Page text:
A GoPride Interview

Adam Pasen

Adam Pasen on his world premiere production of Tea with Edie & Fitz

Sun. May 19, 2013  by Michael J. Roberts

Stylistically I’m very much a Fitzgerald, who was really two writers packed into one...
Adam Pasen

Adam Pasen on his world premiere production of Tea with Edie & Fitz

Regarded as one of the best new playwrights in the industry, Lake Forest native Adam Pasen talks about his world premiere production of Tea with Edie & Fitz, which focuses on the lives of authors F. Scott Fitzgerald (The Great Gatsby) and Edith Wharton (The Age of Innocence). Mr. Pasen's play delves into how these classic writers had to deal with homosexuality, mental illness and the super-ego of the creative mind during the early 1900's.

The World Premiere of Adam Pasen's Tea with Edie and Fitz runs through June 9, 2013 at the Greenhouse Theater Complex, 2257 North Lincoln Ave.

MJR: (Michael J. Roberts) Congratulations on the great reviews for Tea With Edie & Fitz! How and when did you come with the idea of writing about literary greats Edith Wharton and F. Scott Fitzgerald?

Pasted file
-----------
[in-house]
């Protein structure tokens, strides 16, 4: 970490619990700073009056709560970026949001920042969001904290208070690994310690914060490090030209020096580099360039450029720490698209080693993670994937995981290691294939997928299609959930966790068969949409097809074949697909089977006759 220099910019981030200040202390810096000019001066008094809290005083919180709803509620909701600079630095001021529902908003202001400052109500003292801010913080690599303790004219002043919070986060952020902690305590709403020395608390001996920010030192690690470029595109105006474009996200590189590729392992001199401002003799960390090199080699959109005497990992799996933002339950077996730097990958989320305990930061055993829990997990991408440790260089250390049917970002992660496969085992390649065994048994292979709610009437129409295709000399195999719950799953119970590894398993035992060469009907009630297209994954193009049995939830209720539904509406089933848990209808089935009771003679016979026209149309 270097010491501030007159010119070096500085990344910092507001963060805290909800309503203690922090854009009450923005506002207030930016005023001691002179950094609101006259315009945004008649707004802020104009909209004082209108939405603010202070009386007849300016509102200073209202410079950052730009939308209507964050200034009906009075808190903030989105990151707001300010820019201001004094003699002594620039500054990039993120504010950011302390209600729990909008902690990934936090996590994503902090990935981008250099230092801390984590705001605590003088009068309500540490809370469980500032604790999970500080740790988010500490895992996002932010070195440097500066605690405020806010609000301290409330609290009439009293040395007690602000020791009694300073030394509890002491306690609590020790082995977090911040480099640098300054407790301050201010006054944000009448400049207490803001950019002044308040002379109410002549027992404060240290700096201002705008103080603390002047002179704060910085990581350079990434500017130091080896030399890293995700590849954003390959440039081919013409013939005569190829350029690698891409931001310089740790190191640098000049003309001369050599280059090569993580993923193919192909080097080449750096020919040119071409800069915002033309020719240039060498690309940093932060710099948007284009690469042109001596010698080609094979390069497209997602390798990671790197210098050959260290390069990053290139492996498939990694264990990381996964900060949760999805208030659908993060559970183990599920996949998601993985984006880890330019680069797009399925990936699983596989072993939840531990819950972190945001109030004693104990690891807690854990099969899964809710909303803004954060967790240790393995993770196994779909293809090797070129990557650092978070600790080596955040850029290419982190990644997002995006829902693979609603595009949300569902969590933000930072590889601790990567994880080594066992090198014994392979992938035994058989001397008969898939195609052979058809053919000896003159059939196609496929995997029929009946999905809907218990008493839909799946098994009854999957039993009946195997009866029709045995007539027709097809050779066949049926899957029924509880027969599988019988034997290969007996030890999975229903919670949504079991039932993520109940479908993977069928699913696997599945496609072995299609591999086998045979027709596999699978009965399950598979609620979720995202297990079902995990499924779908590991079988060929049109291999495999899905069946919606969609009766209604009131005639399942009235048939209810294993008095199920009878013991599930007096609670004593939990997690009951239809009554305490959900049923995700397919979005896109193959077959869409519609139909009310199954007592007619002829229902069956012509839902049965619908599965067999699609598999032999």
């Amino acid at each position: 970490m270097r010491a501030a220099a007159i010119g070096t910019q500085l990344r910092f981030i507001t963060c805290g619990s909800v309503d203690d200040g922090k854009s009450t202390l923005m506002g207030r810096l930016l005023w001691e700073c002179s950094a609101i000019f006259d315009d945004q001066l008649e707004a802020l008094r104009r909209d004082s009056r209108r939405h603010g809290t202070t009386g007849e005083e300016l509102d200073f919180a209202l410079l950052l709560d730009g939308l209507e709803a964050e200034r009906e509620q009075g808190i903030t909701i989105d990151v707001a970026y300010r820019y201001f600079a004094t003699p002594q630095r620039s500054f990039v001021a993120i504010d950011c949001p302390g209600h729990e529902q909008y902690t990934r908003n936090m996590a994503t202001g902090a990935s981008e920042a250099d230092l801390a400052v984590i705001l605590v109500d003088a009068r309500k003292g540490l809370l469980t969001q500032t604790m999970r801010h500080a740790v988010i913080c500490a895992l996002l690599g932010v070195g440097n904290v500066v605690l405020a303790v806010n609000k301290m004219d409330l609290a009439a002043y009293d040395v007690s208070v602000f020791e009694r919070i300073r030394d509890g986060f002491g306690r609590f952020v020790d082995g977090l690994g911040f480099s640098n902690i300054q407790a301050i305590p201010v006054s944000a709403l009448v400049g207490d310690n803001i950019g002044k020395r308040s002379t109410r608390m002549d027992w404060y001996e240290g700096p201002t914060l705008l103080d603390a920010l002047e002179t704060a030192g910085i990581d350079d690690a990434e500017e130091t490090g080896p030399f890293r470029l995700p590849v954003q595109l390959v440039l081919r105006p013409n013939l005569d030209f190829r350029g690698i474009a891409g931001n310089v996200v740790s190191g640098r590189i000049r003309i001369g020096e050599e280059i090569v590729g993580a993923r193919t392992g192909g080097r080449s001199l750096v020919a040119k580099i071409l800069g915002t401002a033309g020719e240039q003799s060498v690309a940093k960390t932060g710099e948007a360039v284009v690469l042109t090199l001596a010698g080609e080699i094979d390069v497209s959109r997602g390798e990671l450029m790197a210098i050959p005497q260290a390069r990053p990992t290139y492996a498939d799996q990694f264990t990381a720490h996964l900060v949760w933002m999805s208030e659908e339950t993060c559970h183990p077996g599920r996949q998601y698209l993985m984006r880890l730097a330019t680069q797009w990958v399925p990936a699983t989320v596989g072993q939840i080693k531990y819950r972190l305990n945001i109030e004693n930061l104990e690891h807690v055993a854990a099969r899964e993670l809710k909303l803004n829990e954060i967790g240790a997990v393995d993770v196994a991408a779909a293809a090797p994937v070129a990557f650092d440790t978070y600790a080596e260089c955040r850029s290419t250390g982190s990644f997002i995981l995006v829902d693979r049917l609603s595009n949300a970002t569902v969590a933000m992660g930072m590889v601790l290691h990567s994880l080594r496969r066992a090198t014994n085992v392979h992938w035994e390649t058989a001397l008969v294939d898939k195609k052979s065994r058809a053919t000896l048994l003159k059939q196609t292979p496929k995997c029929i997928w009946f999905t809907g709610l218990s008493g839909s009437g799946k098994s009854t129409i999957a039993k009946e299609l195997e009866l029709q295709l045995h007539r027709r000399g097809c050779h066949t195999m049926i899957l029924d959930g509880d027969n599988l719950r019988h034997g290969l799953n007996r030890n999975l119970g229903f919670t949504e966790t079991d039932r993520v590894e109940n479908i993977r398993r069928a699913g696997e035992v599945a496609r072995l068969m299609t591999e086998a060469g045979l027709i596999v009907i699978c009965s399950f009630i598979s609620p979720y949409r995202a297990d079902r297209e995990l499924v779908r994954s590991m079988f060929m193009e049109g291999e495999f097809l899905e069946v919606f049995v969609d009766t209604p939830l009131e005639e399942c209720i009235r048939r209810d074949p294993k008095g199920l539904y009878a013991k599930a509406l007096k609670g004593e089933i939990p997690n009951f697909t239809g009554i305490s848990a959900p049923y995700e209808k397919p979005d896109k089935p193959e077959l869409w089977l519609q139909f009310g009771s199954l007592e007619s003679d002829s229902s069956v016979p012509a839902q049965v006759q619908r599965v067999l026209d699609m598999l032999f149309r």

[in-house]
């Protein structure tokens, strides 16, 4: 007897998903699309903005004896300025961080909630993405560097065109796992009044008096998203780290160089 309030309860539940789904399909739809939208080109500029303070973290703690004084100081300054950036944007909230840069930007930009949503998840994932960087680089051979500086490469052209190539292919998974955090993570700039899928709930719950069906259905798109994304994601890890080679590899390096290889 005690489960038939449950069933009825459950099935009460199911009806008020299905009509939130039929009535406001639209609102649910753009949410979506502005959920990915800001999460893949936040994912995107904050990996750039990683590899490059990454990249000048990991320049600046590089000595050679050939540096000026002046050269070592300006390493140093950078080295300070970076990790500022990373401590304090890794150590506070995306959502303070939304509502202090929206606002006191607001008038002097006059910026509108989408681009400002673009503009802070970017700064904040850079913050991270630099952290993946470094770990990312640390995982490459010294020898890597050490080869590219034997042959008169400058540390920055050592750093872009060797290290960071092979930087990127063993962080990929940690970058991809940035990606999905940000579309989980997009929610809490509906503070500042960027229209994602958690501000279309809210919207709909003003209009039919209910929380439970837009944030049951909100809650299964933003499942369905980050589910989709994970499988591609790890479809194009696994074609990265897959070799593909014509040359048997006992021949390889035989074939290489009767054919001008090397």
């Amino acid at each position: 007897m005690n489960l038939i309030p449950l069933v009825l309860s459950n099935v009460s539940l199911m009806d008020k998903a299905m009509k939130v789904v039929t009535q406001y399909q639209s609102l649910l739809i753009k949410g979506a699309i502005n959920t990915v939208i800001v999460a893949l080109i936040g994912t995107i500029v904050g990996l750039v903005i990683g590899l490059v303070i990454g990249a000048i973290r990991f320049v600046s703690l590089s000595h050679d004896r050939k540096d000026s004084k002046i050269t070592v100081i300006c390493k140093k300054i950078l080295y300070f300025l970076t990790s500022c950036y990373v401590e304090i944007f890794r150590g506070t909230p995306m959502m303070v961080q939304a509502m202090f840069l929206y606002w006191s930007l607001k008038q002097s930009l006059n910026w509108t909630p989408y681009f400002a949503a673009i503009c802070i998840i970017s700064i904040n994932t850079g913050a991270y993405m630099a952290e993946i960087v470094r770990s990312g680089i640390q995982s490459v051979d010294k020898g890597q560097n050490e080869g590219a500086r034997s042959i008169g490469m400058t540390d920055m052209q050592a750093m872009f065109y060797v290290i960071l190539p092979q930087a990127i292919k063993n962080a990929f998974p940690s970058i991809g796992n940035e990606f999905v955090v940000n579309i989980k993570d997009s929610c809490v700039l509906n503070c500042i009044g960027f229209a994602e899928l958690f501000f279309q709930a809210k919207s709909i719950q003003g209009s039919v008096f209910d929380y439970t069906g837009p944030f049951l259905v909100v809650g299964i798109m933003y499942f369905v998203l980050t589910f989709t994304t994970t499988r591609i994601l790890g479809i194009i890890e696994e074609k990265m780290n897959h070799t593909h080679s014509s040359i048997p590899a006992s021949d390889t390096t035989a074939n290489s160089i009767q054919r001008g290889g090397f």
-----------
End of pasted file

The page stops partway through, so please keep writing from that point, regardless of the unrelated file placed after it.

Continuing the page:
AP: (Adam Pasen) In 2004, I had to take a Major Authors class to graduate and two of the writers we studied were Wharton and Fitzgerald. I fell in love with Wharton immediately, and The House of Mirth is my favorite novel to this day. Fitzgerald's novels I was not as immediately drawn to, but for my final paper I checked The Crack Up out of the library as research and it completely changed my opinion of his work. The pleasure I found in reading Wharton was integral, derived from the poignant and insightful prose itself. The pleasure I found in reading Fitzgerald was contextual, derived from understanding why he wrote what he wrote, where these feelings were coming from and what he had endured. Finally, after the three major essays in The Crack Up was a series of correspondence between Fitzgerald and other authors, and one of those letters was from Edith Wharton over Gatsby...hence, the germ of the play.